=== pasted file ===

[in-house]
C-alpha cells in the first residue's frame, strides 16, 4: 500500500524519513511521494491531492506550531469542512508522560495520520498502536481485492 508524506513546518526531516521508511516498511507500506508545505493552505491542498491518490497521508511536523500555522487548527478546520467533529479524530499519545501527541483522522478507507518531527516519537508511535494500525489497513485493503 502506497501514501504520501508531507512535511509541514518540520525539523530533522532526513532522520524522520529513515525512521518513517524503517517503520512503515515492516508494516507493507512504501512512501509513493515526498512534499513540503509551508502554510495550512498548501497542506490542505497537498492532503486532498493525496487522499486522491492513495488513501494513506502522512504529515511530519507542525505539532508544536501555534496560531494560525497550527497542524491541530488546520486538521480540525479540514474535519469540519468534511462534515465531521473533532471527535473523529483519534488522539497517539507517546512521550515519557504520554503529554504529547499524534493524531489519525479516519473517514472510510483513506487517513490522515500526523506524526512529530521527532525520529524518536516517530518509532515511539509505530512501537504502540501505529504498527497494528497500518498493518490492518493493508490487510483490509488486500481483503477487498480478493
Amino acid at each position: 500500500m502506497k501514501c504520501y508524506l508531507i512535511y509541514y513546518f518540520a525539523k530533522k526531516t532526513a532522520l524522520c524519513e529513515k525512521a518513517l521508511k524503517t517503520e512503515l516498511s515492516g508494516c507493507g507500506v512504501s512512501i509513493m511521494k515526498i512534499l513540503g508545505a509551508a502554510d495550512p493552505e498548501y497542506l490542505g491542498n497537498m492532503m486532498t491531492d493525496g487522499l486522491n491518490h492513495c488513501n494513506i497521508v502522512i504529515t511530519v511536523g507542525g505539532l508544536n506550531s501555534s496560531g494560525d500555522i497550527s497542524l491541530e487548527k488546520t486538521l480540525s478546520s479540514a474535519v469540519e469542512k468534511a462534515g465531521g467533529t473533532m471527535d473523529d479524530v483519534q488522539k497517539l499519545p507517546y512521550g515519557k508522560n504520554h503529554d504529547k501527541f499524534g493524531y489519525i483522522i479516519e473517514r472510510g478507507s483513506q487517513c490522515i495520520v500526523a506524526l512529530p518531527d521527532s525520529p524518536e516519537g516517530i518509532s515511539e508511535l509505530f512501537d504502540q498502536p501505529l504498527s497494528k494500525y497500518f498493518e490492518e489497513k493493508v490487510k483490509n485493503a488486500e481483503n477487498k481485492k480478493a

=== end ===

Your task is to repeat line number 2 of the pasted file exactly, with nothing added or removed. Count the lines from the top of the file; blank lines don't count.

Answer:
C-alpha cells in the first residue's frame, strides 16, 4: 500500500524519513511521494491531492506550531469542512508522560495520520498502536481485492 508524506513546518526531516521508511516498511507500506508545505493552505491542498491518490497521508511536523500555522487548527478546520467533529479524530499519545501527541483522522478507507518531527516519537508511535494500525489497513485493503 502506497501514501504520501508531507512535511509541514518540520525539523530533522532526513532522520524522520529513515525512521518513517524503517517503520512503515515492516508494516507493507512504501512512501509513493515526498512534499513540503509551508502554510495550512498548501497542506490542505497537498492532503486532498493525496487522499486522491492513495488513501494513506502522512504529515511530519507542525505539532508544536501555534496560531494560525497550527497542524491541530488546520486538521480540525479540514474535519469540519468534511462534515465531521473533532471527535473523529483519534488522539497517539507517546512521550515519557504520554503529554504529547499524534493524531489519525479516519473517514472510510483513506487517513490522515500526523506524526512529530521527532525520529524518536516517530518509532515511539509505530512501537504502540501505529504498527497494528497500518498493518490492518493493508490487510483490509488486500481483503477487498480478493